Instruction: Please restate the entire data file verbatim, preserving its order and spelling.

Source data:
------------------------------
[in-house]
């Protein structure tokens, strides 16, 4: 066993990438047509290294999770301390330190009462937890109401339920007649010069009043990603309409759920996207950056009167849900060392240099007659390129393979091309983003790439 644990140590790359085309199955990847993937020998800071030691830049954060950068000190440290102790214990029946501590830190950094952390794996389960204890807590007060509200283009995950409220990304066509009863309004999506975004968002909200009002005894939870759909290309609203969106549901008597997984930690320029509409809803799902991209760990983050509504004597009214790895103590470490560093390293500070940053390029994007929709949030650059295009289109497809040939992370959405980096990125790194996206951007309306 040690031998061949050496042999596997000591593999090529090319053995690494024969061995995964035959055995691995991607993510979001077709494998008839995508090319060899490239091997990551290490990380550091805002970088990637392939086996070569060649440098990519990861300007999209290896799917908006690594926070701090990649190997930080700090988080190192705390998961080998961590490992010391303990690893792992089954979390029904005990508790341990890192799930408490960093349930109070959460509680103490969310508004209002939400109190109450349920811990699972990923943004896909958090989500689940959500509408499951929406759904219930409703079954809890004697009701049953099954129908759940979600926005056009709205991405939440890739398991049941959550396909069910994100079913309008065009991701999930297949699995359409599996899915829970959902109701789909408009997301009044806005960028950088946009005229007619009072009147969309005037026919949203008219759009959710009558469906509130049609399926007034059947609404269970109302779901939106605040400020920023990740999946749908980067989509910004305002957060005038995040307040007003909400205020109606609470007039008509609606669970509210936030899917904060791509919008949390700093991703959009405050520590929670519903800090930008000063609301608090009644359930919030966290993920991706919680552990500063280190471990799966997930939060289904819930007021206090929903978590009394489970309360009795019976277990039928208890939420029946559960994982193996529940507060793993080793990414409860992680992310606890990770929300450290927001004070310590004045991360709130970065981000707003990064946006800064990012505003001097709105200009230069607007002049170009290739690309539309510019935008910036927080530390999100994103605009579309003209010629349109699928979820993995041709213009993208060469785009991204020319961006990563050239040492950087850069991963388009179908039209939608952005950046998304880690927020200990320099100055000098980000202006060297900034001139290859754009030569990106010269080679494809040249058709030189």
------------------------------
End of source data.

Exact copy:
[in-house]
């Protein structure tokens, strides 16, 4: 066993990438047509290294999770301390330190009462937890109401339920007649010069009043990603309409759920996207950056009167849900060392240099007659390129393979091309983003790439 644990140590790359085309199955990847993937020998800071030691830049954060950068000190440290102790214990029946501590830190950094952390794996389960204890807590007060509200283009995950409220990304066509009863309004999506975004968002909200009002005894939870759909290309609203969106549901008597997984930690320029509409809803799902991209760990983050509504004597009214790895103590470490560093390293500070940053390029994007929709949030650059295009289109497809040939992370959405980096990125790194996206951007309306 040690031998061949050496042999596997000591593999090529090319053995690494024969061995995964035959055995691995991607993510979001077709494998008839995508090319060899490239091997990551290490990380550091805002970088990637392939086996070569060649440098990519990861300007999209290896799917908006690594926070701090990649190997930080700090988080190192705390998961080998961590490992010391303990690893792992089954979390029904005990508790341990890192799930408490960093349930109070959460509680103490969310508004209002939400109190109450349920811990699972990923943004896909958090989500689940959500509408499951929406759904219930409703079954809890004697009701049953099954129908759940979600926005056009709205991405939440890739398991049941959550396909069910994100079913309008065009991701999930297949699995359409599996899915829970959902109701789909408009997301009044806005960028950088946009005229007619009072009147969309005037026919949203008219759009959710009558469906509130049609399926007034059947609404269970109302779901939106605040400020920023990740999946749908980067989509910004305002957060005038995040307040007003909400205020109606609470007039008509609606669970509210936030899917904060791509919008949390700093991703959009405050520590929670519903800090930008000063609301608090009644359930919030966290993920991706919680552990500063280190471990799966997930939060289904819930007021206090929903978590009394489970309360009795019976277990039928208890939420029946559960994982193996529940507060793993080793990414409860992680992310606890990770929300450290927001004070310590004045991360709130970065981000707003990064946006800064990012505003001097709105200009230069607007002049170009290739690309539309510019935008910036927080530390999100994103605009579309003209010629349109699928979820993995041709213009993208060469785009991204020319961006990563050239040492950087850069991963388009179908039209939608952005950046998304880690927020200990320099100055000098980000202006060297900034001139290859754009030569990106010269080679494809040249058709030189």